Restitution for Child Pornography Charges in Wisconsin
Time spent in prison is not the only punishment that can be applied to defendants who are found guilty of committing a crime. Defendants may also be required to relinquish certain rights, such as the right to own a firearm, or may be forced to attend classes, such as a DUI class, related to their crime. Additionally, defendants may be required to pay restitution to the victims of their crime, as a small means of attempting to remedy the crime that has occurred. In child pornography cases, it is often difficult to implement restitution because the victims of the crime may be unidentifiable minors. Recently, however, a child pornography case before the Seventh Circuit dealt with restitution for a widely identified child pornography victim who had been greatly harmed by the sharing of images that involved her.
In the case, Jonathon M. Sainz was charged with transporting and possessing child pornography. He pled guilty to the charges, acknowledging that he had possessed several thousand child pornography images. Included in these images were six images of a young girl known by the pseudonym of “Cindy.” Pictures of Cindy had been circulated widely on the internet and were frequently seen in child pornography stings. By the time of Mr. Sainz’s charges, Cindy had been identified, and police had established that she had suffered, and was likely to continue to suffer, serious financial consequences from the circulation of her image, including lost future earnings, attorney fees, and the need for ongoing medical and mental health treatment.
Based on these facts, the prosecution sought to have Mr. Sainz punished not only with jail time but also with restitution to be paid to Cindy because of her losses, and because she was a victim of Mr. Sainz’s crimes. Mr. Sainz, however, argued that his actions had not caused Cindy’s losses because he did not create her image or distribute it. He was merely the recipient of such pictures. Mr. Sainz also argued that since Cindy’s images had been distributed thousands of times, any harm he may have caused was negligible if not nonexistent.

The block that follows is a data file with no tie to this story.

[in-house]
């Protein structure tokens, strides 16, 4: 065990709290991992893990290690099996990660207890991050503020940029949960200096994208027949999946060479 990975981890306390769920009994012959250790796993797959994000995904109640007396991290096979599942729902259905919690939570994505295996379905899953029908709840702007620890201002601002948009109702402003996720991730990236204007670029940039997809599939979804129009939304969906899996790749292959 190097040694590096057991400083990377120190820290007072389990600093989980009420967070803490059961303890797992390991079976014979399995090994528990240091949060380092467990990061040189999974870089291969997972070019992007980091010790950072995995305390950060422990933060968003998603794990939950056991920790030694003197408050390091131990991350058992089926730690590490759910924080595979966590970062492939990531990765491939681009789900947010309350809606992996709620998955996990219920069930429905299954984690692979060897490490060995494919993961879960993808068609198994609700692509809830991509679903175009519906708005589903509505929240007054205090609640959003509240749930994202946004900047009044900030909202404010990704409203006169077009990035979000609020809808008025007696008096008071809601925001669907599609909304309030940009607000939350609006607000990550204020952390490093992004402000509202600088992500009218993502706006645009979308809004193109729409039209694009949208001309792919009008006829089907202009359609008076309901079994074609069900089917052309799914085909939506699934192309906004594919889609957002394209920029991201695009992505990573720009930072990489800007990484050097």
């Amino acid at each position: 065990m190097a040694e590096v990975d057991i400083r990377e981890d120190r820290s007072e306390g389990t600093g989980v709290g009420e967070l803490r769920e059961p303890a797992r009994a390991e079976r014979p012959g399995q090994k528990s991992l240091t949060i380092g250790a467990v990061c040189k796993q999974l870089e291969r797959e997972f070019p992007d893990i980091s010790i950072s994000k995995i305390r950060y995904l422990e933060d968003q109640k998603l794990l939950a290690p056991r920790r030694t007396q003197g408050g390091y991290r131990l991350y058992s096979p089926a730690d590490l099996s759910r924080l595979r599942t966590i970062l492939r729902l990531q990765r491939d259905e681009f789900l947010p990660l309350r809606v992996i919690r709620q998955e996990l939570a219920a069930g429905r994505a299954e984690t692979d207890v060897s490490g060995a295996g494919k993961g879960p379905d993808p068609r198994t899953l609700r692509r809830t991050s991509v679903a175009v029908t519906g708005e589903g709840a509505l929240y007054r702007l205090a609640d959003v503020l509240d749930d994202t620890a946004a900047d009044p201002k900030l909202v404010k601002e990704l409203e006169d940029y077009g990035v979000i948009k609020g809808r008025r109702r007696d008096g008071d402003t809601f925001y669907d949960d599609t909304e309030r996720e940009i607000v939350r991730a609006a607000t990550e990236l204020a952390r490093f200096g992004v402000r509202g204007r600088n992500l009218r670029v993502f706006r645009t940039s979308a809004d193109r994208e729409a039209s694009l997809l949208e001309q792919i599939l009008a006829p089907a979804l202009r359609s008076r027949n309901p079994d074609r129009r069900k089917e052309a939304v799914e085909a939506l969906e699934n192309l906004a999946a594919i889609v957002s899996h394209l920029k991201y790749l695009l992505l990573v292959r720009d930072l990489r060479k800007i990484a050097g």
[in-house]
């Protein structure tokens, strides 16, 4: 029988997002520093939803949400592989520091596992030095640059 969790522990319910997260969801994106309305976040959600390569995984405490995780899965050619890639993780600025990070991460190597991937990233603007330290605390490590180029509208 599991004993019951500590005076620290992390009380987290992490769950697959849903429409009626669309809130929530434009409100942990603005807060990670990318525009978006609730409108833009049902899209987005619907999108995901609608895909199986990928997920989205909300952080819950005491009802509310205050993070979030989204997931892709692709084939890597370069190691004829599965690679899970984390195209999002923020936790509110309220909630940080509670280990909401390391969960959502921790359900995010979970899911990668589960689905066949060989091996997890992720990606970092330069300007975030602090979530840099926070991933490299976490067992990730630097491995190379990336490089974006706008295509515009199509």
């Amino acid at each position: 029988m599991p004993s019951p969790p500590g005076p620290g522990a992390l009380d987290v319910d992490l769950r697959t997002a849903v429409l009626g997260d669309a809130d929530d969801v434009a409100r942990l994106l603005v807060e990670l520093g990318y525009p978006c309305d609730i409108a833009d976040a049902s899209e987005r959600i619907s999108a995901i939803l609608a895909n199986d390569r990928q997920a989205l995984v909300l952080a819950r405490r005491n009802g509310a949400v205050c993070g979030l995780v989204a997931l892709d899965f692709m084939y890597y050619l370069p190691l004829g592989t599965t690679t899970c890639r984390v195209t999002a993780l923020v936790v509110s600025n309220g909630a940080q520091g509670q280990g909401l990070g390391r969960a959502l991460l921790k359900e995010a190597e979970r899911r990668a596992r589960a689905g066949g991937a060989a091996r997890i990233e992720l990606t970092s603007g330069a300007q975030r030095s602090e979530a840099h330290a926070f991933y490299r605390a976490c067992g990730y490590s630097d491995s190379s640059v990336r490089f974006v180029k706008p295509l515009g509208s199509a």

The district court declined to follow Mr. Sainz’s argument, finding instead that Mr. Sainz had contributed to Cindy’s losses because his continued viewing of her images “re-victimized” her and prevented her from moving forward with her life. This holding was supported by Supreme Court case law, which held that while child pornography defendants may not have created the images they view, they have contributed to the overall circumstances that lead to victims’ losses by continuing to view such photos. Accordingly, the district court granted restitution in the amount of $8,387.43. The government requested this amount as 1/136th of Cindy’s overall damages because Mr. Sainz was the 136th defendant convicted of viewing images of Cindy.
On appeal, Mr. Sainz acknowledged that Supreme Court caselaw allowed him to be sentenced to pay restitution for viewing child pornography images, but he disputed the amount he was sentenced to pay. He argued that the government’s method, known as the “1/n” method, incorrectly treats all offenders as the same, without consideration for the specific factual circumstances of each defendant’s case. Moreover, he noted that under this formula, while the third offender would pay a substantial amount of restitution to the victim (1/3), the 300th offender would pay only a very small fraction (1/300).
The Seventh Circuit acknowledged Mr. Sainz’s concerns but found that, under the circumstances, the district court’s sentencing of restitution was proper. The appeals court noted that the 1/n formulation is widely accepted as a benchmark formula for determining restitution in child pornography cases and adopted by the Supreme Court. While it admitted that in more extreme circumstances, such as an initial offender, the formula might result in very high, or very low, restitution numbers, the court determined that this did not eliminate the applicability of the formula. Instead, in all circumstances, courts should ensure that the restitution figure is reasonable. Here, it held that a payment of roughly $8,000 for restitution was more than reasonable under the circumstances.
If you have been charged with possessing child pornography in Wisconsin, or are considering a guilty plea, it is important that you consider the possibility of not only jail time but also a sentence of restitution. For a thorough understanding of your circumstances, you should speak with an experienced Milwaukee child pornography lawyer as soon as possible. To find out more about the types of sentencing you may face and any defenses available to you, do not hesitate to contact the law offices of Reddin & Singer, LLP online or give us a call at (414) 271-6400.